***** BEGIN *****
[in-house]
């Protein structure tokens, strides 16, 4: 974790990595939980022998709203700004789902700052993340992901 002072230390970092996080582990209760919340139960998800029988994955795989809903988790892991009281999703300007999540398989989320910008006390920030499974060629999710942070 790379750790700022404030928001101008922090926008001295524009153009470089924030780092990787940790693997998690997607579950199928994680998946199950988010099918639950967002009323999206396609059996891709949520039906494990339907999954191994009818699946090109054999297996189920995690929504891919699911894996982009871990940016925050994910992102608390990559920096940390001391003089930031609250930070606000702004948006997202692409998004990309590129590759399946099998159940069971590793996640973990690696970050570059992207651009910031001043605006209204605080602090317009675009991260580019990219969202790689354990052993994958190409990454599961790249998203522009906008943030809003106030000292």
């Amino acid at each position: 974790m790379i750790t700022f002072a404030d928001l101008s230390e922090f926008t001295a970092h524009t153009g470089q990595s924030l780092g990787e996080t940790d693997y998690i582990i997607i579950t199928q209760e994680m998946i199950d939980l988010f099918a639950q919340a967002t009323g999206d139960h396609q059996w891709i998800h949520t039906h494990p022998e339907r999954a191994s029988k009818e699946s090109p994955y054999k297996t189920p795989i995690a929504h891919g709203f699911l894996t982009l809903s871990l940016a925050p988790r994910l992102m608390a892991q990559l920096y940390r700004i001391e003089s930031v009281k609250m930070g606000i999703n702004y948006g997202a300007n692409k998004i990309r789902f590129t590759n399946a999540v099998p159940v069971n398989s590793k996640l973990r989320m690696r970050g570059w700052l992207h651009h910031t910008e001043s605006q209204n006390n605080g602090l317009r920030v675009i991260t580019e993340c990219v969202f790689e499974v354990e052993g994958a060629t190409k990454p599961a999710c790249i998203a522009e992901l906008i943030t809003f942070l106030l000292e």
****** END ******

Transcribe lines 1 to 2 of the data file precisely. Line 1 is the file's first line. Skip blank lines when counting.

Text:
[in-house]
């Protein structure tokens, strides 16, 4: 974790990595939980022998709203700004789902700052993340992901 002072230390970092996080582990209760919340139960998800029988994955795989809903988790892991009281999703300007999540398989989320910008006390920030499974060629999710942070 790379750790700022404030928001101008922090926008001295524009153009470089924030780092990787940790693997998690997607579950199928994680998946199950988010099918639950967002009323999206396609059996891709949520039906494990339907999954191994009818699946090109054999297996189920995690929504891919699911894996982009871990940016925050994910992102608390990559920096940390001391003089930031609250930070606000702004948006997202692409998004990309590129590759399946099998159940069971590793996640973990690696970050570059992207651009910031001043605006209204605080602090317009675009991260580019990219969202790689354990052993994958190409990454599961790249998203522009906008943030809003106030000292």